Is Plastic Killing Male Fertility?
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20 October 2010
Chemicals called phthalates that are present in most plastics maybe responsible for the global decline in male fertility according to several international studies
Much of the concern surrounding plastic these days is centred around bisphenol–A (BPA), a chemical that numerous studies have found disrupts proper hormonal function and interferes with sexual development, among other things. But phthalates, another type of plastics chemical, are also highly dangerous, and are found in all sorts of consumer products that contain plastic and rubber components.
A recent study conducted by the European Environmental Bureau found that all sorts of products – including pencils, shoes, erasers, paint and clothing – contain phthalates.
Phthalates are regularly used to make plastics more flexible. There are about 25 of them, and in recent decades they have permeated the very fabric of our society, right down to the shoes on our feet. They are in the air we breathe and the paint on our office walls and they put the flex in our electric cables. They are in our food, some scientists think, after leaching out of the pipes and plastics used in food processing machinery. They are in our bodies.
The global chemicals industry produces nearly six million tonnes of phthalates every year. Some scientists, and an increasing number of governments, have begun to suspect that phthalates might be connected to a massive drop in male fertility globally over the past few decades as well as the problems with sexual development of boys in the womb.
The most volatile of the chemicals disperse easily from plastics and have been shown to interfere with the sexual development of foetal rats, by interrupting the production of testosterone. Some studies have suggested similar effects in humans.
In pregnant rats, studies have proven that exposure to some phthalates reduces testosterone levels in the male foetus, interfering with development of the penis and descent of their testicles. But it was not until 2005 that scientists linked the chemicals to changes in humans.
It was by researchers at Rochester University, New York, studied the masculinity of newborn boys. "We found that in human male infants, as predicted by animal studies, when the mother was exposed to some phthalates, the boys had changes in their reproductive development, which was not fully masculinised," says Shanna Swan, who led the study. The study was not perfect – at just 134 infants, the sample size was small – but Swan is working on a new, bigger study.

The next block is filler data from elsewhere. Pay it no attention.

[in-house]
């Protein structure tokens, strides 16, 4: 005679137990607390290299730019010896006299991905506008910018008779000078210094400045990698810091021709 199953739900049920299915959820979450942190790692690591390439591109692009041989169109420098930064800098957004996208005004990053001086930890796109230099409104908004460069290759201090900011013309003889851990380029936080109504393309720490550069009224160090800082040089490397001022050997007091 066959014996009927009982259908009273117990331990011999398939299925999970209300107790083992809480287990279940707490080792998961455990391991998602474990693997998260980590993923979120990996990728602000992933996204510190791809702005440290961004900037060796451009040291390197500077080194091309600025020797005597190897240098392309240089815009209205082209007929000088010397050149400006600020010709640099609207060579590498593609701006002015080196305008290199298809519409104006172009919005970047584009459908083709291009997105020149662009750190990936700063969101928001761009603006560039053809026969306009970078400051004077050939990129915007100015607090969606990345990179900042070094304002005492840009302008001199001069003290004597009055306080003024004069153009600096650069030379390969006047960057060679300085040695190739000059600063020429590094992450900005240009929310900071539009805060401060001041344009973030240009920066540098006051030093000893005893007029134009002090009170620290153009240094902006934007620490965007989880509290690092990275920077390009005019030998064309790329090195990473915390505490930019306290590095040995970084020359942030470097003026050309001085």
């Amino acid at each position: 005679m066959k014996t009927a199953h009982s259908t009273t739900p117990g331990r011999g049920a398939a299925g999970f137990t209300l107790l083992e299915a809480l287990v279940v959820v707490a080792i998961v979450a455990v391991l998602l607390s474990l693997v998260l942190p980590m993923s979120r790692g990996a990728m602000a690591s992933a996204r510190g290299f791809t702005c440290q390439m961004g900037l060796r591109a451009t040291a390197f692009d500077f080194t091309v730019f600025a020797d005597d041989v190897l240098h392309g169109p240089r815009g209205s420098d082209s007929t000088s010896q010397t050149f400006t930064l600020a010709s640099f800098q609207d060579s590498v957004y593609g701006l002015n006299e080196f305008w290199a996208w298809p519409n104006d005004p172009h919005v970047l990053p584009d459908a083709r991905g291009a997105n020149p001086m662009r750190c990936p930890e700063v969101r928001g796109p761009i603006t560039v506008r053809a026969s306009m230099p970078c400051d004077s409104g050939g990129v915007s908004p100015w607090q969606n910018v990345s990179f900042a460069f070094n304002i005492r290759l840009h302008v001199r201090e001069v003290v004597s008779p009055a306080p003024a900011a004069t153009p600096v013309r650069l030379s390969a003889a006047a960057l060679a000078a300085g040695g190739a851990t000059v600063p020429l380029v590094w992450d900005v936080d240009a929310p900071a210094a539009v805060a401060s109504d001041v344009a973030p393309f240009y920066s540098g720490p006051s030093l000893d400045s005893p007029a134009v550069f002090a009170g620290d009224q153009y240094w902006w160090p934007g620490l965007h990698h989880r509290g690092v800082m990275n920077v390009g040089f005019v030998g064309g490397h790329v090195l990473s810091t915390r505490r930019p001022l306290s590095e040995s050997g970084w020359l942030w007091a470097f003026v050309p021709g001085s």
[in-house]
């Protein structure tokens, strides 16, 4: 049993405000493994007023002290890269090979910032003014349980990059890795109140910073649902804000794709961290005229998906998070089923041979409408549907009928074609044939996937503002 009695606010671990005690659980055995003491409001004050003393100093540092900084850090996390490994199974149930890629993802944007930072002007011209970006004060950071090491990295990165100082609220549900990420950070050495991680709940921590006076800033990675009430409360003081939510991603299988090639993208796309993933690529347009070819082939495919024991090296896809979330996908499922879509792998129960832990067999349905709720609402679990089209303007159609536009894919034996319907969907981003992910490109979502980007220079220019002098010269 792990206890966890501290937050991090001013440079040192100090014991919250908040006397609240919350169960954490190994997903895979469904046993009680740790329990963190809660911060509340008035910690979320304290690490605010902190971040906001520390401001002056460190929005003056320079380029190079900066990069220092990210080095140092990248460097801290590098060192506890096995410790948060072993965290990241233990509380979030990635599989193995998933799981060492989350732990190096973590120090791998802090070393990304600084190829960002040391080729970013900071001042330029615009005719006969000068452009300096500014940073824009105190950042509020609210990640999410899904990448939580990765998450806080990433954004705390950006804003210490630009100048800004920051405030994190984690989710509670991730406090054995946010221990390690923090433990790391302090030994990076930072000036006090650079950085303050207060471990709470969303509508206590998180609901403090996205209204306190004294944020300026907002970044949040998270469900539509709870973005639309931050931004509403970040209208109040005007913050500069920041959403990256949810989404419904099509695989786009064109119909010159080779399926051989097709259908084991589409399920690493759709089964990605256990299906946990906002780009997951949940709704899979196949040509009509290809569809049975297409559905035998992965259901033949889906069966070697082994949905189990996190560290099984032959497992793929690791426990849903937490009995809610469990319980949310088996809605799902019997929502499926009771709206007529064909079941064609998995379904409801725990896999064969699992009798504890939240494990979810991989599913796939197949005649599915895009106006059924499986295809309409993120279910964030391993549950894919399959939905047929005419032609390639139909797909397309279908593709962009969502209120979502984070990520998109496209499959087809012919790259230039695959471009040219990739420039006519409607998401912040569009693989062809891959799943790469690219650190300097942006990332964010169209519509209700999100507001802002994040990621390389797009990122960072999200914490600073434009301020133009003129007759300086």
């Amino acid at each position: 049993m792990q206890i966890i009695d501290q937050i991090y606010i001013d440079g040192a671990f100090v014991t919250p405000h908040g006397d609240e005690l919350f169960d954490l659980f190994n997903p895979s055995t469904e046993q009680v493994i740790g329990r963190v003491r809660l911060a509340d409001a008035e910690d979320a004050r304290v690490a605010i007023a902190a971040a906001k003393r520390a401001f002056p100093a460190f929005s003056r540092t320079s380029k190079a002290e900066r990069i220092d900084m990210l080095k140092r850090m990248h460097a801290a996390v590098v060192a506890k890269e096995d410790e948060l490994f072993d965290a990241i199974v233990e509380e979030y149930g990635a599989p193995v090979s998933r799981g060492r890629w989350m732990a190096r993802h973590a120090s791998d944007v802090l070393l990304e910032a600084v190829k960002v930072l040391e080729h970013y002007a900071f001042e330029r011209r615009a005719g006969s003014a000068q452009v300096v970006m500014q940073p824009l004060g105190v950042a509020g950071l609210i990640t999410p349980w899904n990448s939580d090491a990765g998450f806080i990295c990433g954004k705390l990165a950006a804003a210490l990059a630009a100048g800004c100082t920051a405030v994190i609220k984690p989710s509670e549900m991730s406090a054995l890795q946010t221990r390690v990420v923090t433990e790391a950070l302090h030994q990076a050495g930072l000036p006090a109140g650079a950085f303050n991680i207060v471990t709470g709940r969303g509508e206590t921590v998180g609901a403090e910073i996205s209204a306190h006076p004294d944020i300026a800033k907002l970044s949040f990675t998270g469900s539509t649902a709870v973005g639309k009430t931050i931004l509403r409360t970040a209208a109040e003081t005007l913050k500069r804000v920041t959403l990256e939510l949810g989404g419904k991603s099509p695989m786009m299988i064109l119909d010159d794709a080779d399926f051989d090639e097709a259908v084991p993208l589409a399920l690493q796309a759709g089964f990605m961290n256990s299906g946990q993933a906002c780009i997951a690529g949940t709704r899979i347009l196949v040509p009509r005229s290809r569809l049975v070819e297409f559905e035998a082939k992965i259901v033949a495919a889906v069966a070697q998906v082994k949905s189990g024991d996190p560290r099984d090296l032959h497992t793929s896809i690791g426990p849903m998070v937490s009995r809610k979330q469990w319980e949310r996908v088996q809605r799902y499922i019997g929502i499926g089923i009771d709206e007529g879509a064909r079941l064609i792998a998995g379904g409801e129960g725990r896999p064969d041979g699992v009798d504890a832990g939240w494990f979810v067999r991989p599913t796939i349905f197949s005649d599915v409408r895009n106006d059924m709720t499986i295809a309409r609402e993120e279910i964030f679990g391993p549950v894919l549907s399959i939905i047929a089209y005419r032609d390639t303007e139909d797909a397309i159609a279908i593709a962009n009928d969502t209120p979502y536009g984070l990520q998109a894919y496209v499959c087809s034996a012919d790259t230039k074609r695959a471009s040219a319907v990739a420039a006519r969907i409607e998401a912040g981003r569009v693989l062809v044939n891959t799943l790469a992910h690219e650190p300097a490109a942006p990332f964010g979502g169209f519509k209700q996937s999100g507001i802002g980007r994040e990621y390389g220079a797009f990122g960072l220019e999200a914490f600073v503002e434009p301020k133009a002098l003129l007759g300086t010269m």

Other scientists are also trying to pin down the link between phthalates and changes in humans. In an Edinburgh laboratory, a mouse wanders through its cage to sip at some water tainted with plastic softeners. Under the skin on its back are grafted tiny pieces of tissue from the testicles of a human foetus. The objective is to directly ascertain if those softeners could be confusing our hormones and mutating the genitalia of unborn infants.
"We have solid evidence testicular cancer has increased progressively in the past 50 to 70 years," said Richard Sharpe, who led the study, "and it has happened in a space of time that coincides with lifestyle and environmental changes"
Scientists are also beginning to better understand how phthalates enter our bodies. One of the main channels may be the food we eat. In one study, three volunteers abstained from eating for 48 hours, drinking only mineral water, while the levels of phthalates were measured in their urine.
Within the first 18 hours, levels of DEHP (Bis(2–ethylhexyl)phthalate) plummeted and remained low for the remaining 30 hours, suggesting that food was the main source. "I am certain that food is the main exposure route for DEHP, but spikes in phthalate levels seen in the study show there are other exposure routes too," said Holger Koch, who led the study. "We suspect phthalates are getting into food via the plastics used in the various steps of food processing."
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